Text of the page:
• By controlling seedling damping off, seed treatments improve stand establishment and result in healthy, vigorous seedlings. Such seedlings build natural defenses that provide additional protection from diseases and insect pests.
Wheat seed with black point
Figure 5. Wheat grain discolored at the embryo region by black point

Wheat with black chaff
Figure 6. Black chaff on a wheat head

It is preferable to buy certified treated seed or have it cleaned and commercially treated. If seed is treated on-farm, it is essential to clean it before treating it. Cleaning seed before treating is especially necessary if the seed-transmitted diseases listed above were present in the field during the growing season. For the seed treatment to be effective, ensure thorough, uniform coverage. If possible, use a broad spectrum systemic fungicide or fungicide-insecticide combination product. For a list of seed treatment fungicides for control of seed transmitted diseases of wheat, see Table I.

Fungicide seed treatments are not effective against ergot and black chaff. The best strategy for managing these diseases is using certified, pathogen-free seed.

For more information on diseases affecting grain and seed quality in wheat, see Distinguishing Between Head Disorders of Wheat (Nebraska Extension EC1872).

Resistant varieties, where available, can be used in combination with seed cleaning and seed treatments to more effectively manage seed transmitted diseases of wheat.

Managing Fall Insect Pests in Wheat

Wheat seed treated with insecticidal seed treatments can be useful in reducing infestations of aphids and grasshoppers in the emergent winter wheat crop in the fall. As the wheat plant emerges, systemic seed treatments move upward into the wheat tillers. For any insect to receive a lethal dose of insecticide, the insect first has to feed on the plant.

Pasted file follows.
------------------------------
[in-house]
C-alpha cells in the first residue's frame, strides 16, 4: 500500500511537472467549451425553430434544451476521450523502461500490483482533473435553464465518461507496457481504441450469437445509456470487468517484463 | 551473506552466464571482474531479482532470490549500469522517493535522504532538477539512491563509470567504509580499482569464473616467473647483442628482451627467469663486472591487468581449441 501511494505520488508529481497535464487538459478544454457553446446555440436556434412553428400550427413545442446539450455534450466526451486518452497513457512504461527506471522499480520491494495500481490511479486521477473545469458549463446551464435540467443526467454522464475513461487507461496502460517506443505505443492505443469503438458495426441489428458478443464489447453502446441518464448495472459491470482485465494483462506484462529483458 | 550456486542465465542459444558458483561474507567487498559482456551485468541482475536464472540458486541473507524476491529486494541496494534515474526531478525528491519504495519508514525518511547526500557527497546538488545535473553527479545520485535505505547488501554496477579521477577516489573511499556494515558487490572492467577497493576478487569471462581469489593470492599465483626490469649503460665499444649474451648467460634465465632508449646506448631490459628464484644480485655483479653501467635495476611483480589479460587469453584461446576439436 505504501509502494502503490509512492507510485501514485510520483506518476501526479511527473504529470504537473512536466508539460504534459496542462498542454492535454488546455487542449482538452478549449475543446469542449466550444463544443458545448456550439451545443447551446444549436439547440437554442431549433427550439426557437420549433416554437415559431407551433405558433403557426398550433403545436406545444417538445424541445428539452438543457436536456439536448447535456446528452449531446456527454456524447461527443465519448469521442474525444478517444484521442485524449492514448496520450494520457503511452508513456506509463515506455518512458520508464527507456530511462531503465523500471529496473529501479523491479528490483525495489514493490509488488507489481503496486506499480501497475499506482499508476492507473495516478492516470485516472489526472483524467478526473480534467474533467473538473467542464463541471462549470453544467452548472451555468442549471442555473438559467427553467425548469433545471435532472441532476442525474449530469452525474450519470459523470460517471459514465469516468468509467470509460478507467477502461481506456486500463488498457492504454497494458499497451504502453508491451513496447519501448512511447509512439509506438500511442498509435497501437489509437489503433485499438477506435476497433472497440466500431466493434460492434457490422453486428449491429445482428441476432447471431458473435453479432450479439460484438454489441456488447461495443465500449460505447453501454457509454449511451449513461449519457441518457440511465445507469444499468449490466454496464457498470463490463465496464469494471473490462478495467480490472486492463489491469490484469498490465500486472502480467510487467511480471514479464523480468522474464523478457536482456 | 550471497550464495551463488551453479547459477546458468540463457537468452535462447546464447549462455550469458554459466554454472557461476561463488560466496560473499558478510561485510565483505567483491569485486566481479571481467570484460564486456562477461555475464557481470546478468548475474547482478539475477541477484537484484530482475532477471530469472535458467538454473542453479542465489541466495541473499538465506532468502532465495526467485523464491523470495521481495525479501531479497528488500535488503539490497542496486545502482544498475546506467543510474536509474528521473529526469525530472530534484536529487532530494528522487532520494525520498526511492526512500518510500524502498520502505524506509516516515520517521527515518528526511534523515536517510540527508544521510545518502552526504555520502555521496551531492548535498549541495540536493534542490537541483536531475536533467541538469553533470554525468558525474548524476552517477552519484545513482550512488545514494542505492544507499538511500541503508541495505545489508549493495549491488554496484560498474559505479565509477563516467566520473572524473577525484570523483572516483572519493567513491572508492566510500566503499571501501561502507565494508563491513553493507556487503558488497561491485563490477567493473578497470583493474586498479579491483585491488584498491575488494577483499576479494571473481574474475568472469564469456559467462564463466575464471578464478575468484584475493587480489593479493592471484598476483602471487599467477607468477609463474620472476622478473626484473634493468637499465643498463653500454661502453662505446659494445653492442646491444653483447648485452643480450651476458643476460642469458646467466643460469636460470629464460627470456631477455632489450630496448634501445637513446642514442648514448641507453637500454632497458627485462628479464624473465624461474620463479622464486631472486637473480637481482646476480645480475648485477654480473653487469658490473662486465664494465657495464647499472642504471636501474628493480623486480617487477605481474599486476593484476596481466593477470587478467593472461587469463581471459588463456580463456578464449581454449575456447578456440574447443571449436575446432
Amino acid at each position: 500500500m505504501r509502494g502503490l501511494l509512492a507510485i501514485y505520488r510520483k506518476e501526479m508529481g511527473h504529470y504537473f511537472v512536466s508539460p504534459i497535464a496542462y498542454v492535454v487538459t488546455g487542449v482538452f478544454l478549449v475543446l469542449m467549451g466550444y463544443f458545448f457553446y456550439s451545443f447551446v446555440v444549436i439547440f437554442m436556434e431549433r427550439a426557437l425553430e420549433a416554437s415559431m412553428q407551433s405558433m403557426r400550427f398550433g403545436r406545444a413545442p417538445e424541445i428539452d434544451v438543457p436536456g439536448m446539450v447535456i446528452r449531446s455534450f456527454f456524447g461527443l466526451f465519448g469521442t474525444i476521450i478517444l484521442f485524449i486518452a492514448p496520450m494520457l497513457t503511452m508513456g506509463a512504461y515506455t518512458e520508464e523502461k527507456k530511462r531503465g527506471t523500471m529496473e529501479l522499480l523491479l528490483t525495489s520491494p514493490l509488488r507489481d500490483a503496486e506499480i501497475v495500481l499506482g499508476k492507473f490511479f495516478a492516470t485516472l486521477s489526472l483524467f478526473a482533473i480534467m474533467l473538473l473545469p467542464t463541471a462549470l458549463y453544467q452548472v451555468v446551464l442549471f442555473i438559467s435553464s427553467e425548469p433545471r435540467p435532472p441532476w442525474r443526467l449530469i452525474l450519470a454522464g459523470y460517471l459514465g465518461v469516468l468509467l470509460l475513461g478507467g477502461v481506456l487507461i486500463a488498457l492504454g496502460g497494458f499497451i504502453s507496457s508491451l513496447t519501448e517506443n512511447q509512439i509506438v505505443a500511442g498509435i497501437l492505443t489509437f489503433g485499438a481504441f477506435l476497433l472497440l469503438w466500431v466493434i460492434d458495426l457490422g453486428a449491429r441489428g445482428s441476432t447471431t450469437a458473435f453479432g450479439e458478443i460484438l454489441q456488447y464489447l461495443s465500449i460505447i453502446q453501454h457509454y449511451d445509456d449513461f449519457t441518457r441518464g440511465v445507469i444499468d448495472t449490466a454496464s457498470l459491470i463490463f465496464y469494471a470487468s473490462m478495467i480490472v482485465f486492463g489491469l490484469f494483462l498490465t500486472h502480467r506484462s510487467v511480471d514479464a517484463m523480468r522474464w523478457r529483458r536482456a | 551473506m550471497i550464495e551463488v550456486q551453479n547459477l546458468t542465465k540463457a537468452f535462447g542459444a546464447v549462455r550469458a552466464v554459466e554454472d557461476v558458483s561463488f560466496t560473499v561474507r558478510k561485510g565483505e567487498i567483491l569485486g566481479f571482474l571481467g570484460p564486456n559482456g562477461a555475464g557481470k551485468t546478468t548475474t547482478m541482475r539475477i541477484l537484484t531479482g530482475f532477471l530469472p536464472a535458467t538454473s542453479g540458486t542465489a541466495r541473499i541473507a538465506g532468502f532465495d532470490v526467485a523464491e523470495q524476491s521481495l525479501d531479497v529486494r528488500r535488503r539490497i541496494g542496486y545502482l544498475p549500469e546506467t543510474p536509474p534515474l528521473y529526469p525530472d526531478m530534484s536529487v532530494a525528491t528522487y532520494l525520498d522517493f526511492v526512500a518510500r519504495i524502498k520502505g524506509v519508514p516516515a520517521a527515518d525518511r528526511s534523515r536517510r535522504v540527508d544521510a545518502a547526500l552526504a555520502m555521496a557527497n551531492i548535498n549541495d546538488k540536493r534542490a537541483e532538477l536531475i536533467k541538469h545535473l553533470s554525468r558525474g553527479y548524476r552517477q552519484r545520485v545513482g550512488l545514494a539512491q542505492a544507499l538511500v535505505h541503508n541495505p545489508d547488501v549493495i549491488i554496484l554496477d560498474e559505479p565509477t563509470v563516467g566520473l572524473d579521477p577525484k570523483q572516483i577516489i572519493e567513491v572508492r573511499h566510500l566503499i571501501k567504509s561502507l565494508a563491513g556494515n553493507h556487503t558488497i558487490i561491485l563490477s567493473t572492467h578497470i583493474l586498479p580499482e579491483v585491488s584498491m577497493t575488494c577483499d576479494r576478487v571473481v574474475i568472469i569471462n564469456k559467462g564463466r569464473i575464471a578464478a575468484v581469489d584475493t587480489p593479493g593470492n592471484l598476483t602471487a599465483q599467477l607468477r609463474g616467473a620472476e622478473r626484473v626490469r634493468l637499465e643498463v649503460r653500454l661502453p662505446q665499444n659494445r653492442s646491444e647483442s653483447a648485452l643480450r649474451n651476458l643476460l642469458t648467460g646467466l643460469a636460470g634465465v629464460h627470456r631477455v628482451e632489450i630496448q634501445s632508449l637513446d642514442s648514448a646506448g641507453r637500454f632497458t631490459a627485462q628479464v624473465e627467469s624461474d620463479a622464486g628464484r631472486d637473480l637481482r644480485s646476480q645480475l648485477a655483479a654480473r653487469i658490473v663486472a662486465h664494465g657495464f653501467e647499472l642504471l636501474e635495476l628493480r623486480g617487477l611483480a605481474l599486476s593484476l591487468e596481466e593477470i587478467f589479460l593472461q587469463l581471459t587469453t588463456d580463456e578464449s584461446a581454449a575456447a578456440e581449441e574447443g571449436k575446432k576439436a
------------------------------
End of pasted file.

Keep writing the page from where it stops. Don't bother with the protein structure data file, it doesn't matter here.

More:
Considering aphids and aphid-transmitted viruses (e.g., barley yellow dwarf virus), the aphid has to feed on the plant to take up the insecticide. Even very brief feeding activity by the aphid is sufficient to transmit the virus that coats the aphid mouthparts. Therefore, while the insecticide cannot reduce the initial inoculum of the virus into the crop, the systemic insecticide will kill the aphids that feed on it, reduce the establishment of the aphid population, and thereby reduce secondary spread of the virus into the crop. By reducing the secondary spread of the virus, the virus infection is contained to only the initial plants that were infected by the virus, reducing impact on the crop.

Grasshoppers in newly emerging wheat can be problematic in some areas of the state. A systemic, seed-applied insecticide can help reduce grasshopper damage to the crop. (See Controlling Grasshoppers in Winter Wheat in the Fall for more detailed control recommendations.)

Importance of Using Clean, Certified, Fungicide-Treated Seed

The importance of using clean, certified, fungicide-treated seed cannot be overemphasized. Clean, certified, treated seed optimizes the chances of obtaining high yields. Using farmer-saved or bin-run seed is likely to result in poor variety purity, a low germination percentage, poor stand establishment, and disease, insect, and weed problems. The result will be reduced yield and poor grain quality.

Total loss may result if grain is heavily contaminated with fungal spores such as those of the common bunt fungi. Additional costs may be incurred in treating for diseases, insects, and weeds resulting from use of poor quality seed. In terms of dollars, the return from using clean, certified, treated seed will almost always exceed the cost of the seed. Using clean, certified, treated seed is a form of insurance that is definitely worth the cost.